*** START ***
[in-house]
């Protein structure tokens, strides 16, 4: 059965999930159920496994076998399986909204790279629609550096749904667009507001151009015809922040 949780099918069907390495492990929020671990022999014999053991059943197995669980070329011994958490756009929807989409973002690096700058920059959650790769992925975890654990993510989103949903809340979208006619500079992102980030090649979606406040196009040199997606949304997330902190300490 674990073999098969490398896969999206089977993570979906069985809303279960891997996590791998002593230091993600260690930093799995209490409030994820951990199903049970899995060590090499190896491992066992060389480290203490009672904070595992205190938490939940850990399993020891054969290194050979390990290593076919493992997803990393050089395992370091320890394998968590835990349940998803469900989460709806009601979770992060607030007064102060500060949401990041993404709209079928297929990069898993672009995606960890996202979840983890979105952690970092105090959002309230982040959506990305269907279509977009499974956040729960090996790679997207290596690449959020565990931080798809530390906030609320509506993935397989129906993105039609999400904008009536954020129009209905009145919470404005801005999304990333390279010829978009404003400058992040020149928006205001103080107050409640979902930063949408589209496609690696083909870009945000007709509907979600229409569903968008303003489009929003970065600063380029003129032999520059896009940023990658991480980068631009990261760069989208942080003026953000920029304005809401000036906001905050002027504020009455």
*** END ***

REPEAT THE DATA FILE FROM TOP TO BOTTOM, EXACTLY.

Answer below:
[in-house]
């Protein structure tokens, strides 16, 4: 059965999930159920496994076998399986909204790279629609550096749904667009507001151009015809922040 949780099918069907390495492990929020671990022999014999053991059943197995669980070329011994958490756009929807989409973002690096700058920059959650790769992925975890654990993510989103949903809340979208006619500079992102980030090649979606406040196009040199997606949304997330902190300490 674990073999098969490398896969999206089977993570979906069985809303279960891997996590791998002593230091993600260690930093799995209490409030994820951990199903049970899995060590090499190896491992066992060389480290203490009672904070595992205190938490939940850990399993020891054969290194050979390990290593076919493992997803990393050089395992370091320890394998968590835990349940998803469900989460709806009601979770992060607030007064102060500060949401990041993404709209079928297929990069898993672009995606960890996202979840983890979105952690970092105090959002309230982040959506990305269907279509977009499974956040729960090996790679997207290596690449959020565990931080798809530390906030609320509506993935397989129906993105039609999400904008009536954020129009209905009145919470404005801005999304990333390279010829978009404003400058992040020149928006205001103080107050409640979902930063949408589209496609690696083909870009945000007709509907979600229409569903968008303003489009929003970065600063380029003129032999520059896009940023990658991480980068631009990261760069989208942080003026953000920029304005809401000036906001905050002027504020009455």